Alexander Cosponsors Bills to Provide Tennessee Mothers, Babies Greater Access to Prenatal Care

Posted on May 5, 2006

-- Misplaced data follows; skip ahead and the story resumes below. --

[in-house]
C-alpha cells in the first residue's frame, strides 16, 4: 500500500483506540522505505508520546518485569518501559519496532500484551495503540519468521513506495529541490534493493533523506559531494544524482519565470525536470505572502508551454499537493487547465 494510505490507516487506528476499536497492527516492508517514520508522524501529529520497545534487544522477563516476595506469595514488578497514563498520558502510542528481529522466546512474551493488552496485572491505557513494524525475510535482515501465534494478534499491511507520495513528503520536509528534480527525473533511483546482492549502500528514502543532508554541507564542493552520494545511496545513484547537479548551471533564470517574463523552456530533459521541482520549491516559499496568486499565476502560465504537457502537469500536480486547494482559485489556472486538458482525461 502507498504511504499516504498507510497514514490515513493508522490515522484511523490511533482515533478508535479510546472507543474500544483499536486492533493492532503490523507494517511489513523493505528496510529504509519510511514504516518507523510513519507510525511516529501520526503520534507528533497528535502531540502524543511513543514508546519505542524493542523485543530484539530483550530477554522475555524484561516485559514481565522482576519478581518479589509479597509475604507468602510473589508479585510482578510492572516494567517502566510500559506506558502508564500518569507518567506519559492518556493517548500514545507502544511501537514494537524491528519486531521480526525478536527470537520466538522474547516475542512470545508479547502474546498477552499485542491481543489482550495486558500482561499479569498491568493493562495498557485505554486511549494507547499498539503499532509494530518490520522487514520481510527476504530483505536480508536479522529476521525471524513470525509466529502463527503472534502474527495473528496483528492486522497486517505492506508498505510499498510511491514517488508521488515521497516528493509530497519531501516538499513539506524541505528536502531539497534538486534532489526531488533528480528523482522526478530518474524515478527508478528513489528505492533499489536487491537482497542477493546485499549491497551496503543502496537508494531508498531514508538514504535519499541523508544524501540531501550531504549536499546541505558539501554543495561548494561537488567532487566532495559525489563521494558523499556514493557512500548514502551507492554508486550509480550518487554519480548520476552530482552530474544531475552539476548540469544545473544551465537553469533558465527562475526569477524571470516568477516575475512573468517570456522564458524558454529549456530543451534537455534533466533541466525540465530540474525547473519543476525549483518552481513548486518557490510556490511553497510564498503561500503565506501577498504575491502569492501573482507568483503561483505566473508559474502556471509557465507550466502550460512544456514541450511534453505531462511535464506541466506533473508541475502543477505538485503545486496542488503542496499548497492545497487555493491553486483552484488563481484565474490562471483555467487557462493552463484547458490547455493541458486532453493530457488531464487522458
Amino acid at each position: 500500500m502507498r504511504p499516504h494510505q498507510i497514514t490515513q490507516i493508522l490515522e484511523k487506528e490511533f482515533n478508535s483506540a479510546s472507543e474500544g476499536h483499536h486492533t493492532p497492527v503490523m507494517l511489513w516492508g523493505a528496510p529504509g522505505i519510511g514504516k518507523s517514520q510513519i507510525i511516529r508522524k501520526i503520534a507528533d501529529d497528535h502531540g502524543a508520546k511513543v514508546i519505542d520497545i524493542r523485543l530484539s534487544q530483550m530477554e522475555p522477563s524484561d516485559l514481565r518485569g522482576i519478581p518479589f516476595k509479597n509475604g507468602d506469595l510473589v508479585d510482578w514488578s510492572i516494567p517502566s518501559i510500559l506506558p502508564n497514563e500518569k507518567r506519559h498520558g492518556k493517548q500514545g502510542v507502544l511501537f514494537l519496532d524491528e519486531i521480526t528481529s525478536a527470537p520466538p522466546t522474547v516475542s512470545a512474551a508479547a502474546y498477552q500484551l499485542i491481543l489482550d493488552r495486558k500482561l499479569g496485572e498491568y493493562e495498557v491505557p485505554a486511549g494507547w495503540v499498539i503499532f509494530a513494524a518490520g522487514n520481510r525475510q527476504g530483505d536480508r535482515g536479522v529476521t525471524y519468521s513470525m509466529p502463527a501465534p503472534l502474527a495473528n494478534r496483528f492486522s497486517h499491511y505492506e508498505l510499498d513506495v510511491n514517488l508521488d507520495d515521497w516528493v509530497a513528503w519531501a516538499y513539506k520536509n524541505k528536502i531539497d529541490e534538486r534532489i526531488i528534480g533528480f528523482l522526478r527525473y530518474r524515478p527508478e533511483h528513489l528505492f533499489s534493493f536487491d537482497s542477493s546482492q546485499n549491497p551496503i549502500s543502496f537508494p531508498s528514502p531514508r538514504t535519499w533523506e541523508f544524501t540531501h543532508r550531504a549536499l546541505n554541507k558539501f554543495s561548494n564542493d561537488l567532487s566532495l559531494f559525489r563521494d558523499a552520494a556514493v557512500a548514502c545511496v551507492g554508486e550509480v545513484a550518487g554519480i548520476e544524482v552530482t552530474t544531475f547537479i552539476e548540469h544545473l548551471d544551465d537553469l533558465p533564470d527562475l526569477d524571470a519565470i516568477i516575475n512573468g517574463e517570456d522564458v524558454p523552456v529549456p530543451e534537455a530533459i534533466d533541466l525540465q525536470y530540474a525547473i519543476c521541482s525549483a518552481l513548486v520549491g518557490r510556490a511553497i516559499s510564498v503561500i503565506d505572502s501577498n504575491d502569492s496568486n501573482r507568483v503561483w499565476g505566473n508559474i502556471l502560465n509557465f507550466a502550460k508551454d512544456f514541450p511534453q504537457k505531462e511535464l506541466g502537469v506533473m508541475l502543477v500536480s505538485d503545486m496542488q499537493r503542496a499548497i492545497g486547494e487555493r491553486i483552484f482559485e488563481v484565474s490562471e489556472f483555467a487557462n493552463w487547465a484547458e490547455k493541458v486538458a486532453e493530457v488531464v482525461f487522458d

WASHINGTON, D.C. – U.S. Senator Lamar Alexander (R-TN) made the following statement today announcing his cosponsorship of two medical liability reform bills – the Healthy Mothers and Healthy Babies Access to Care Act (S. 23), which protects access to care for mothers and babies by providing medical liability reform for obstetric and gynecological care; and the Medical Care Access Protection Act of 2006 (S. 22), a comprehensive medical liability reform bill: “This is about taking care of Tennessee’s women and children. In 45 of Tennessee’s 95 counties, pregnant mothers have to drive for miles to get prenatal healthcare and to deliver their babies. In 15 of those counties, pregnant mothers have no access to any prenatal care whatsoever. That is unacceptable, and that is why I have cosponsored the Healthy Mothers and Healthy Babies Access to Care Act. “I have also cosponsored a comprehensive medical liability reform bill to help ensure that Tennesseans have access to the doctors and high quality healthcare they deserve. “Earlier this year, Tennessee was declared a medical liability ‘Crisis State’ by the American Medical Association, joining 20 other states where broken medical liability systems are jeopardizing access to healthcare. According to the Tennessee Medical Association, defensive medicine – that is, the extra tests and procedures performed by doctors to protect them from lawsuits – may add as much as $2 billion to health care costs for Tennesseans. That's almost $1,000 per household. “We can look to the state of Texas for an example of what works. After Texas passed statewide medical liability reform in 2003, medical malpractice rates decreased, access to care has been increasing, new doctors are moving to Texas, current doctors are staying in Texas, and new insurers are entering the Texas medical liability market, creating more choices for physicians. “Our Senate bills are modeled after the Texas law, and I hope to see this success story spread to Tennessee and nationwide.”